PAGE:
An HND 11, student of Yaba College of Technology (YabaTech), said she is not interested as a lot of misfortune befalls corps members during their service year.She said, “Where do I start? Is it the N19,800 allowance in the midst of high cost of living, or the poor road condition or the unjust posting without considering the level of security in such communities. Or the accommodation crisis my brother suffered during his time. NYSC has outlived its purpose, it is either they review it and allow us to choose the state where we want to serve or they should scrap the scheme.
“Before now, seeing corps members dressed in khaki and jungle boots made me anticipating for it, but with the present state of the nation, I have lost interest. Also the experience of my elder brother who served in Sokoto, made me understand that NYSC is more than just wearing khaki and jungle boot.
Another student of the school said, “I love adventure, and I would have loved to be posted to any faraway state, but the road infrastructure and the killings, coupled with communal clashes have flattened those wishes. In sincerity, Nigerian youths are no longer desirable of the scheme. If it is optional, I tell you a lot of people will opt out.”
But 300 level student of UNILAG, Adelakun Tobiloba, is more concerned about increasing the monthly allowance. “They should increase the allowance as the present stipend doesn’t worth the stress. You can imagine being posted in one rural community where their living standard is too poor, and you will go and join them. As a graduate, you are meant to advance and start impacting lives not living like a pauper in one local community all in the name of serving your fatherland. The scheme should be urgently reviewed.”
For Franklin John, another student of UNILAG, “Government should consider environment before posting innocent corps members to community where their safety is not guaranteed. I am still in 200-level, but I am scared and I’m not interested. Is like starting life afresh, settling where you don’t even know if you are welcomed and managing life with a meagre N19,800.”A Law student of UNILAG also, said government should seek another integration policy, as NYSC has outlived its purpose.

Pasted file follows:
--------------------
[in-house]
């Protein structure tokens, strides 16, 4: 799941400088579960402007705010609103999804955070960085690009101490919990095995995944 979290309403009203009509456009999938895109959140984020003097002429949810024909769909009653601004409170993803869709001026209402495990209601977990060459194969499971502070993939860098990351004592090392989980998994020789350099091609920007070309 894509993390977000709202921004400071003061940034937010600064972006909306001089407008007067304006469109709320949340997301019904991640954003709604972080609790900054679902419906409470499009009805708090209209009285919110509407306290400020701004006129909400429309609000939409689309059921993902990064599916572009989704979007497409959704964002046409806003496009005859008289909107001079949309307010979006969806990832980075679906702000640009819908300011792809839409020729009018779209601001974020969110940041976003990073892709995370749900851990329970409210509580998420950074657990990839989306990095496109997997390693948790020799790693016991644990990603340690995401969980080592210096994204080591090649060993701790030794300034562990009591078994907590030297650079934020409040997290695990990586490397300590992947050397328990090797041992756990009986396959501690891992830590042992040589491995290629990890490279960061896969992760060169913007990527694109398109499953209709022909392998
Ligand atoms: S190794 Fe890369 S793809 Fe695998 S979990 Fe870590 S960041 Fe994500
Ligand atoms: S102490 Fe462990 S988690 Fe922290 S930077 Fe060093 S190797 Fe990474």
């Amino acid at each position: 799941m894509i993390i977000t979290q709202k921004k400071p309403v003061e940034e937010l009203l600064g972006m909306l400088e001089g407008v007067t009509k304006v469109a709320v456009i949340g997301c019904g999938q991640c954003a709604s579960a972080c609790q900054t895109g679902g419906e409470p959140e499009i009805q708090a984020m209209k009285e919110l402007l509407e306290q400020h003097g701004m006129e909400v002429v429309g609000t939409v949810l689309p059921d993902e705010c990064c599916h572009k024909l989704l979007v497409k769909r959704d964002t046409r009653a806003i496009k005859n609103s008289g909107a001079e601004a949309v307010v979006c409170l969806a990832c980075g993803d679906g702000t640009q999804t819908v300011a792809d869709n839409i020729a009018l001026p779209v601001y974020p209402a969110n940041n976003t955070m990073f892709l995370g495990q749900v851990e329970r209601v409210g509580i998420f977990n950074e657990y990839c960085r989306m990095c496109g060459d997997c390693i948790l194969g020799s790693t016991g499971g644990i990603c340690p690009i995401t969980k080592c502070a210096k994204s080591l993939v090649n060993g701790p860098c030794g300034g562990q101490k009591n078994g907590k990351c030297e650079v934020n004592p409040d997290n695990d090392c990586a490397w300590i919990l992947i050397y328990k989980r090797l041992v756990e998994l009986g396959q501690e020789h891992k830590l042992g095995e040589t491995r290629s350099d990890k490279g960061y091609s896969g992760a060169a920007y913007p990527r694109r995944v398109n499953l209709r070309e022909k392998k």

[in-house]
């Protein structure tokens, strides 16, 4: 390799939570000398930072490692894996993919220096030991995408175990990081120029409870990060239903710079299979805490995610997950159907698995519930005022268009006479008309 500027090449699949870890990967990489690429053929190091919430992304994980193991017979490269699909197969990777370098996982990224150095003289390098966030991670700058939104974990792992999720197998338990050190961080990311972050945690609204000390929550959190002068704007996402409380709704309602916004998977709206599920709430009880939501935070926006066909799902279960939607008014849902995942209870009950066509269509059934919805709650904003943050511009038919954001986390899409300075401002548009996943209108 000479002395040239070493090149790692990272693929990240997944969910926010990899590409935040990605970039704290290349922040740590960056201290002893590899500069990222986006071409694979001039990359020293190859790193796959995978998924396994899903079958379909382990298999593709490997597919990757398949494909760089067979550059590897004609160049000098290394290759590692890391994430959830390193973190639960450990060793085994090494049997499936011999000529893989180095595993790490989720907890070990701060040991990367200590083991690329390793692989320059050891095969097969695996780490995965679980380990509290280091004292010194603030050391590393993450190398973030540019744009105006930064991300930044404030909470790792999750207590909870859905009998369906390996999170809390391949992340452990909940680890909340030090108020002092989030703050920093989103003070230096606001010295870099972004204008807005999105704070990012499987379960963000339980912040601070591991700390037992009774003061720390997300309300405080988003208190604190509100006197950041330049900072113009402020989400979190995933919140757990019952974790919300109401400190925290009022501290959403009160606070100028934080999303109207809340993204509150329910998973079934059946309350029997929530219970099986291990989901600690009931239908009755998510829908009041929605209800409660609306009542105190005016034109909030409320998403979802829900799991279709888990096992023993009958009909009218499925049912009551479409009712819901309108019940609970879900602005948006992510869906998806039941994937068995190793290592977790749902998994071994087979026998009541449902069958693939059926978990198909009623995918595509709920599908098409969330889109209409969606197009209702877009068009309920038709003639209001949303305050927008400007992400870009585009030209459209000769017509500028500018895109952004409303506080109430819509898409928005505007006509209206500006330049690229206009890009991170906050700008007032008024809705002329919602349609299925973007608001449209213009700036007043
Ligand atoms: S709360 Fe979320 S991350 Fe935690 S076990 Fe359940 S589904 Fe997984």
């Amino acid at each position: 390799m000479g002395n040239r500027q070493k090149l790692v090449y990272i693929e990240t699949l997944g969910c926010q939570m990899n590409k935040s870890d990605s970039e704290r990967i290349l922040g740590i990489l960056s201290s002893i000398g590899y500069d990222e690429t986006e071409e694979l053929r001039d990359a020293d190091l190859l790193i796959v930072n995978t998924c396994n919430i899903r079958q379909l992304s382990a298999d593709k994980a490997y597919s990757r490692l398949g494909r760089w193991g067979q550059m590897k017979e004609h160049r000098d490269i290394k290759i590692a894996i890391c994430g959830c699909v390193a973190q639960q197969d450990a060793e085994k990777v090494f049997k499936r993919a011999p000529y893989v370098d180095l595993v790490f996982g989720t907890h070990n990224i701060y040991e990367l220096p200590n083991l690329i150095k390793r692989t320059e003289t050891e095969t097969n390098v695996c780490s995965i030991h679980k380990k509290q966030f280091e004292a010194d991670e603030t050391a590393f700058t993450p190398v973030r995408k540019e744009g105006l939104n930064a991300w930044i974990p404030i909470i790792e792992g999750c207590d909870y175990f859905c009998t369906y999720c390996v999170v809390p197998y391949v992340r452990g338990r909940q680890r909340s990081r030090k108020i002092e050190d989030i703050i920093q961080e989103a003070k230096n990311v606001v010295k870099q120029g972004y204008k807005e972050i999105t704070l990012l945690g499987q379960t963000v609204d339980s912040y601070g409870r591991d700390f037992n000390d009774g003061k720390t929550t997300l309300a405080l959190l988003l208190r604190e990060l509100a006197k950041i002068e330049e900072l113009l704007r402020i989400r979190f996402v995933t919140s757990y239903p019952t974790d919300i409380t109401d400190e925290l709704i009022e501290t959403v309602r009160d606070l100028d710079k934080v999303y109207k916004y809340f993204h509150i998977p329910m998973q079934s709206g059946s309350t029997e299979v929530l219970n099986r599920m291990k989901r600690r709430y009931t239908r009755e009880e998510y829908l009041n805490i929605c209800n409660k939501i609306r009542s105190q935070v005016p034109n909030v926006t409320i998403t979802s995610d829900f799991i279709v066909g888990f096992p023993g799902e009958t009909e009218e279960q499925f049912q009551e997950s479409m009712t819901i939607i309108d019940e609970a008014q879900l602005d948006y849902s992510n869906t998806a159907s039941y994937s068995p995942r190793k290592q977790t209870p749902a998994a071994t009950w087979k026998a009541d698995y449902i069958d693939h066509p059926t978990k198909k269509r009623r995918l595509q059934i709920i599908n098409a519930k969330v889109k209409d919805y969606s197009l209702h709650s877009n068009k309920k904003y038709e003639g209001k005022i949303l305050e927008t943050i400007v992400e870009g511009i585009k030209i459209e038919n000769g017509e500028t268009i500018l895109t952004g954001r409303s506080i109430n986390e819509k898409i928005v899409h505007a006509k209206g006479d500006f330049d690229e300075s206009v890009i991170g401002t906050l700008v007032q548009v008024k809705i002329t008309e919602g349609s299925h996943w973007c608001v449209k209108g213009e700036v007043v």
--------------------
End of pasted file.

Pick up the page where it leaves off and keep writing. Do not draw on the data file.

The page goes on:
He said, “It needs to be restructured. It is something interesting that every young person should look forward to. But the situation in the country has dampened one’s spirit. Apart from issue of safety and poor stipend, the scheme itself is not maximising the potentials of graduates enrolled in it.
“Most of the have redundant year. It is not enrolling that is the issue but what they do within that one year is more important, posting promising graduates with great potentials in rural villages or primary school shows that something is wrong with the process of posting. They should work with our records, qualifications and discipline so that the nation will indeed benefit from our service, if not you will have a redundant year. The prospect is big for the country; they even use corps members as electoral officers. So it should be restructured and the managers of the scheme should be pragmatic about it.